You are living your life with a false sense of achievement. Take a few seconds and think back over the last 6 month to a year. Ask yourself what have you achieved?

Maybe you finished reading a book? Watched a season of Game of Thrones? Achieved level 100 in the game you're playing? What have you actually achieved? Ultimately, not much.

A whole year has gone by, and you're still in the same place you were before. Doing the same thing, with the same concerns, fears, and worries.

I used to be like this – I still am. I get lulled into a false sense of achievement when I have a slight change in schedule, performed an extra house task, or even wanting to buy a newer phone.

These are not achievements.

They still sit within your comfort zone. And before you know it, months have passed – years have passed. How often do you hear people say that the years are flying by? It is because we are stuck in a monotonous rut.

What happened to your dreams of the future? How have you tested and pushed yourself? Have you taken action on them? Or come up with excuses.

I performed this little exercise on myself. 2 years ago, it would have looked rather mediocre, with the only real difference being me starting this blog and doing some freelance writing.

In the last year, though, my life has changed. My family's life has changed. Our eyes have been opened to the possibility that we can break this mould we're in.

To give you some context, I've run 2 10km races, I've studied social psychology, Neuro-linguistic programming techniques, and social media marketing, I've changed my eating habits to cut out sugar (mostly), and spent more time with my boys than ever before. My wife and I are starting businesses (which is extremely new to us).

Although these are only small changes, I've had to push myself mentally and physically. It's surprising to see how far we can go when we step out of our comfort zone.

What is really interesting, though, is by experiencing all these new factors in my life, this past year has felt longer. I've enjoyed each day a lot more. I am paying more attention to what's in front of me, rather than waiting for a T.V. show tonight or the lazy weekend.

I urge you to change something in your schedule today. It could be the spark to break you out of the monotony you've been feeling for a while.

You are more than the chores you need to do, or the work you need to attend to. Take the plunge and do something you're not entirely comfortable with. You won't regret it.

Ask yourself these 3 questions before stepping into the unknown

Stepping into the unknown is extremely daunting. Every one of us, at some point in time, has hesitated when crossing the threshold into some unknown. It’s only natural for us to feel this way. What matters is how we react in these situations, and how we convince ourselves to continue moving forward.

This very blog was a daunting unknown for me. Before I started, I was deliberating whether I should even start it. I was afraid of being ridiculed. I wasn’t convinced anyone would want to know what I thought. My wife is working meticulously in building her business, yet just a few months ago she was also debating the merits of starting it – afraid of the complaints she might get, the quality of her goods, or even no buyers at all.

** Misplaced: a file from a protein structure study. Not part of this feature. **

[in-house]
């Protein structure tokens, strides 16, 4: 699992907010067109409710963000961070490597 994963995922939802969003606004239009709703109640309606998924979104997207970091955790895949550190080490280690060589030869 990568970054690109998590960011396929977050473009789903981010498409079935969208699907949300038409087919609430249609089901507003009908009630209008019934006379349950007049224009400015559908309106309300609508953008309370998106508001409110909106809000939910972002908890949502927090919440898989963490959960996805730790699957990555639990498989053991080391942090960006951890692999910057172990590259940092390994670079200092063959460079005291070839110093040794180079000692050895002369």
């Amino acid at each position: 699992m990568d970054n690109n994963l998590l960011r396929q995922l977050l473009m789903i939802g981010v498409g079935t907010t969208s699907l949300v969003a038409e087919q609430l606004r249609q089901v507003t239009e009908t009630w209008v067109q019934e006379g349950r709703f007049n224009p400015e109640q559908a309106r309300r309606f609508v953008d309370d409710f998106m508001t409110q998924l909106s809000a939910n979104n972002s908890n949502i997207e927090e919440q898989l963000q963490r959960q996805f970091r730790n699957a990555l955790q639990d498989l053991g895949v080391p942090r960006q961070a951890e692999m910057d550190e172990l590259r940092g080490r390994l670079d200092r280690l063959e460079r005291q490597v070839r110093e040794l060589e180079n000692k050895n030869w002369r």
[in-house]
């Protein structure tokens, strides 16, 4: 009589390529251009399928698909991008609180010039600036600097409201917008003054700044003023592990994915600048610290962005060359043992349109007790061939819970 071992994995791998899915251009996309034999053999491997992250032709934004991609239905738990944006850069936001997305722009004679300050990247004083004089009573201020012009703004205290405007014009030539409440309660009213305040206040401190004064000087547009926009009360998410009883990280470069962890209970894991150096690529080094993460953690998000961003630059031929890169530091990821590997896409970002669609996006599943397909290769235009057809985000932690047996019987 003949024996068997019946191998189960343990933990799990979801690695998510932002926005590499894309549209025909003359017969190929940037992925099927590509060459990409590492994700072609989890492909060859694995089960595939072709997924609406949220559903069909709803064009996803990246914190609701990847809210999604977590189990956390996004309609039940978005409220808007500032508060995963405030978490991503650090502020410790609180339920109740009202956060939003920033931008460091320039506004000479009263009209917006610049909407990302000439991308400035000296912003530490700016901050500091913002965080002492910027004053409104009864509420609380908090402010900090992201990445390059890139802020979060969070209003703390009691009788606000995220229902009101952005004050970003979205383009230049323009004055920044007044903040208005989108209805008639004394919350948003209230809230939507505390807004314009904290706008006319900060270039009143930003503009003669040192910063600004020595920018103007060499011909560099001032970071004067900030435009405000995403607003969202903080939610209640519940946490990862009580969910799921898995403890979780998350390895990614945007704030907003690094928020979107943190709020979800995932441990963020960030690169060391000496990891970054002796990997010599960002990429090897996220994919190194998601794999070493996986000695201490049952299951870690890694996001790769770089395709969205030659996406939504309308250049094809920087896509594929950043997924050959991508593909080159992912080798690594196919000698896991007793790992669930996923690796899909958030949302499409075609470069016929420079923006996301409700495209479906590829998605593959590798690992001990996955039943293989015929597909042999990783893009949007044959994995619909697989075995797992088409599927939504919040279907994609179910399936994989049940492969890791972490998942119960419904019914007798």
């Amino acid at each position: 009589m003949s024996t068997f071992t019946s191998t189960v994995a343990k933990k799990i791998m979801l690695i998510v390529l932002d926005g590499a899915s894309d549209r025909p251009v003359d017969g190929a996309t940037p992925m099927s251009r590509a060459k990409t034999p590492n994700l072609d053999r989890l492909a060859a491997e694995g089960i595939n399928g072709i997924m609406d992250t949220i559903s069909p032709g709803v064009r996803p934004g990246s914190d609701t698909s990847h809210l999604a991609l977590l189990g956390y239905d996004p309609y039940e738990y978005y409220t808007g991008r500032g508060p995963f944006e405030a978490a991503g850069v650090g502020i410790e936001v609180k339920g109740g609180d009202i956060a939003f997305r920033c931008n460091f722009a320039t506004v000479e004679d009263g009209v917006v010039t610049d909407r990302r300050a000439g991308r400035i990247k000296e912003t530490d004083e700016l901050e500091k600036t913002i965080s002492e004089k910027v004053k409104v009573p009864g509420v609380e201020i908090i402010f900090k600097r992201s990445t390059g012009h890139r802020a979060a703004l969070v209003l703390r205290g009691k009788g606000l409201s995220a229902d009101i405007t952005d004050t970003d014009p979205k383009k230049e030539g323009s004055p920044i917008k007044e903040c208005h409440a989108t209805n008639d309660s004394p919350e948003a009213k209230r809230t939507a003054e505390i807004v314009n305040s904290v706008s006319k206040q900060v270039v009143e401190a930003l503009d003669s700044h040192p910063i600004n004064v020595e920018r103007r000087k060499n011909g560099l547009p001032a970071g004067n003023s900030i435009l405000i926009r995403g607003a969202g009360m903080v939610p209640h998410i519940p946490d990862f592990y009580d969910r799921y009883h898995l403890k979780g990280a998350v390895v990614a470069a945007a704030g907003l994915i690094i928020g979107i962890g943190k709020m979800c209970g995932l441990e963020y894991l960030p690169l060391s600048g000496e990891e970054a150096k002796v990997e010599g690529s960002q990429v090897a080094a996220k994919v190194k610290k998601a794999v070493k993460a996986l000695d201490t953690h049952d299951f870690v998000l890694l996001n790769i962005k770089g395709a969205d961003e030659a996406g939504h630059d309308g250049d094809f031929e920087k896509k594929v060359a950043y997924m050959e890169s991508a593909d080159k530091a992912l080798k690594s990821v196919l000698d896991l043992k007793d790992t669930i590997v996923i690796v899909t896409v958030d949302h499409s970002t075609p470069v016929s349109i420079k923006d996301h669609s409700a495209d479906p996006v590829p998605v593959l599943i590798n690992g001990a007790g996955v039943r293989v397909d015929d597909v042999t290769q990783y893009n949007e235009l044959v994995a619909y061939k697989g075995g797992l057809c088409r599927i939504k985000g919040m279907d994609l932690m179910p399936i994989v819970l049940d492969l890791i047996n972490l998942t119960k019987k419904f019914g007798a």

It constantly amazes me how we build these false illusions in our heads. Illusions which serve as barriers, obstructing us from taking risks (which aren’t really risks in the first place). It’s probably due to some ‘keep safe’ mechanism in our brains. We perceive a certain situation as ‘risky’ (such as starting a business or blog), and so our minds build these internal barriers in order for us to stay protected. We have to convince ourselves that it is ok, and the danger is not as apparent as it appears to be.

While trying to convince myself about starting a blog years ago, and discussing with my wife about starting her business, we asked a few questions of ourselves which considerably helped in giving us courage to cross the line.

We took our first steps into the unknown. And the rest, they say, is history.

The heart says one thing, the mind says another.

There are many conversations we have with ourselves when we’re determining the merits of taking risks. Different sides of our inner self want different things, and it’s quite funny how there can be such differing of opinions with oneself.

To battle through this and gain some sort of clarity, I’ve found these 3 questions will guide you forward (I’ve put in some handy answers too).

Question: What have you got to lose?
Answer: Almost always there is nothing to lose except a bit time and money

Question: In 6 months time, what would you be doing if you didn’t take this step now?
Answer: Probably the same thing you’re busy with now – no better than before. The time would be summed up as ‘All talk and no action’.

Question: Could this open other opportunities?
Answer: Almost always this is a resounding yes. Unless, of course, it’s a complete deadend. Even then, you’ve learnt from the experience and only lost a bit of time and money.

Move forward, no matter how slow.

Regardless of how small a step you might be taking – it is a movement in a forward direction. You are not where you were before. This is a powerful place to be.

What are you currently afraid to step into? Is it to publish your book, start a blog, learn a new skill? Ask yourself the questions above, contemplate some more ideas, and let’s see how you get on.

All articles